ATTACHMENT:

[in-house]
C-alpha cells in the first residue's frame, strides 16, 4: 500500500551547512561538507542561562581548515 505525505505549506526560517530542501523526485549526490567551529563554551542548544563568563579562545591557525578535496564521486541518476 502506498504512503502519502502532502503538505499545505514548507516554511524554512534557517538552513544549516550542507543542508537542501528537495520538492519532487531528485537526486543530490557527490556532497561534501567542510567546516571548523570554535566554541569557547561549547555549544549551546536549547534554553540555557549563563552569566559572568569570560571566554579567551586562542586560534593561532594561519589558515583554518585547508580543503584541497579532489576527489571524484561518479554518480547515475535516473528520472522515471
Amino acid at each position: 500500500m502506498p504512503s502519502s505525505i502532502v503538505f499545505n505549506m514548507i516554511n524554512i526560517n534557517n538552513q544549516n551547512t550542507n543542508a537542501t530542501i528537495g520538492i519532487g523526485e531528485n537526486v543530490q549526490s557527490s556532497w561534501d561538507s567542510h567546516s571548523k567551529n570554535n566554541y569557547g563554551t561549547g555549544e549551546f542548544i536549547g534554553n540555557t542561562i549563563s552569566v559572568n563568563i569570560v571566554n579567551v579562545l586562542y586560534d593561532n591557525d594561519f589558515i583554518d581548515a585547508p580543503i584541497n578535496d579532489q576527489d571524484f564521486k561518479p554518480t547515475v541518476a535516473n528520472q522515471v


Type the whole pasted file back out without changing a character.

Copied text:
[in-house]
C-alpha cells in the first residue's frame, strides 16, 4: 500500500551547512561538507542561562581548515 505525505505549506526560517530542501523526485549526490567551529563554551542548544563568563579562545591557525578535496564521486541518476 502506498504512503502519502502532502503538505499545505514548507516554511524554512534557517538552513544549516550542507543542508537542501528537495520538492519532487531528485537526486543530490557527490556532497561534501567542510567546516571548523570554535566554541569557547561549547555549544549551546536549547534554553540555557549563563552569566559572568569570560571566554579567551586562542586560534593561532594561519589558515583554518585547508580543503584541497579532489576527489571524484561518479554518480547515475535516473528520472522515471
Amino acid at each position: 500500500m502506498p504512503s502519502s505525505i502532502v503538505f499545505n505549506m514548507i516554511n524554512i526560517n534557517n538552513q544549516n551547512t550542507n543542508a537542501t530542501i528537495g520538492i519532487g523526485e531528485n537526486v543530490q549526490s557527490s556532497w561534501d561538507s567542510h567546516s571548523k567551529n570554535n566554541y569557547g563554551t561549547g555549544e549551546f542548544i536549547g534554553n540555557t542561562i549563563s552569566v559572568n563568563i569570560v571566554n579567551v579562545l586562542y586560534d593561532n591557525d594561519f589558515i583554518d581548515a585547508p580543503i584541497n578535496d579532489q576527489d571524484f564521486k561518479p554518480t547515475v541518476a535516473n528520472q522515471v